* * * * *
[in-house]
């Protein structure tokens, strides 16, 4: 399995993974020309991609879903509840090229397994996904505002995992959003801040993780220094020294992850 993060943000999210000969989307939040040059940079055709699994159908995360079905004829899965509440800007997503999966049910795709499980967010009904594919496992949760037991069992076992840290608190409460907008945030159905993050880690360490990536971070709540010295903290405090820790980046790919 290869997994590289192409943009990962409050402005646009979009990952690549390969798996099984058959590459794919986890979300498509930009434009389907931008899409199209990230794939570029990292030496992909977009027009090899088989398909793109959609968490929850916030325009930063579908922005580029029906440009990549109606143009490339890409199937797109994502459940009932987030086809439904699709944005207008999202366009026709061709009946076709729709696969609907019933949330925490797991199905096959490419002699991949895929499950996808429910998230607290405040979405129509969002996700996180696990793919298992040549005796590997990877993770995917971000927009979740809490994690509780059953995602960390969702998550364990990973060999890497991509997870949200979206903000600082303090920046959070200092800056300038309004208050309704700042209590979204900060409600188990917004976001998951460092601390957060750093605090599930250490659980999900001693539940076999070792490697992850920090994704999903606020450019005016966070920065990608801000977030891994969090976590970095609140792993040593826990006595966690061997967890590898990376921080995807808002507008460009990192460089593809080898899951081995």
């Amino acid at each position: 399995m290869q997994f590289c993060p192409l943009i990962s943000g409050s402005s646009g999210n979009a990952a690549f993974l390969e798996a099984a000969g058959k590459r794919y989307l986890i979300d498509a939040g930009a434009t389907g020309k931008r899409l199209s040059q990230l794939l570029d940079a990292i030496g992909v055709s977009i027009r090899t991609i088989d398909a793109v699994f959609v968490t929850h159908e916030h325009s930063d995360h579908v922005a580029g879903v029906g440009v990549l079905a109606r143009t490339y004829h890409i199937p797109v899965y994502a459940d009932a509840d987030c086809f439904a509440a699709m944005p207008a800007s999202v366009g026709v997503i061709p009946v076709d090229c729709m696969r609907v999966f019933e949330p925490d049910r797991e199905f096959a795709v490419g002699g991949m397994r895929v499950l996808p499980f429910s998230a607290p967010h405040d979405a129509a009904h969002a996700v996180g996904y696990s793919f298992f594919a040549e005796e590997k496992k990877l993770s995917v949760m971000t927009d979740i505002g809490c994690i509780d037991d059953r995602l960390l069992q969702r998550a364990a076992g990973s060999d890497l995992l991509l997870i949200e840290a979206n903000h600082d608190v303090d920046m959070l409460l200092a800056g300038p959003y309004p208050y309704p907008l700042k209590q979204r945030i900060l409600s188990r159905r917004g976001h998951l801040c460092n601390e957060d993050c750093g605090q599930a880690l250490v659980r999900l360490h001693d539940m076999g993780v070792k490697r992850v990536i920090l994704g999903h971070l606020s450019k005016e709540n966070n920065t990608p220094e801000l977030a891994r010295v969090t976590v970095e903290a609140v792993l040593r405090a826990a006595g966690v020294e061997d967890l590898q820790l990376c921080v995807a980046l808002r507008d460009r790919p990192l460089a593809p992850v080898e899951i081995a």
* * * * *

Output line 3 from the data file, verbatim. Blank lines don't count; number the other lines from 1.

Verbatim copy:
């Amino acid at each position: 399995m290869q997994f590289c993060p192409l943009i990962s943000g409050s402005s646009g999210n979009a990952a690549f993974l390969e798996a099984a000969g058959k590459r794919y989307l986890i979300d498509a939040g930009a434009t389907g020309k931008r899409l199209s040059q990230l794939l570029d940079a990292i030496g992909v055709s977009i027009r090899t991609i088989d398909a793109v699994f959609v968490t929850h159908e916030h325009s930063d995360h579908v922005a580029g879903v029906g440009v990549l079905a109606r143009t490339y004829h890409i199937p797109v899965y994502a459940d009932a509840d987030c086809f439904a509440a699709m944005p207008a800007s999202v366009g026709v997503i061709p009946v076709d090229c729709m696969r609907v999966f019933e949330p925490d049910r797991e199905f096959a795709v490419g002699g991949m397994r895929v499950l996808p499980f429910s998230a607290p967010h405040d979405a129509a009904h969002a996700v996180g996904y696990s793919f298992f594919a040549e005796e590997k496992k990877l993770s995917v949760m971000t927009d979740i505002g809490c994690i509780d037991d059953r995602l960390l069992q969702r998550a364990a076992g990973s060999d890497l995992l991509l997870i949200e840290a979206n903000h600082d608190v303090d920046m959070l409460l200092a800056g300038p959003y309004p208050y309704p907008l700042k209590q979204r945030i900060l409600s188990r159905r917004g976001h998951l801040c460092n601390e957060d993050c750093g605090q599930a880690l250490v659980r999900l360490h001693d539940m076999g993780v070792k490697r992850v990536i920090l994704g999903h971070l606020s450019k005016e709540n966070n920065t990608p220094e801000l977030a891994r010295v969090t976590v970095e903290a609140v792993l040593r405090a826990a006595g966690v020294e061997d967890l590898q820790l990376c921080v995807a980046l808002r507008d460009r790919p990192l460089a593809p992850v080898e899951i081995a």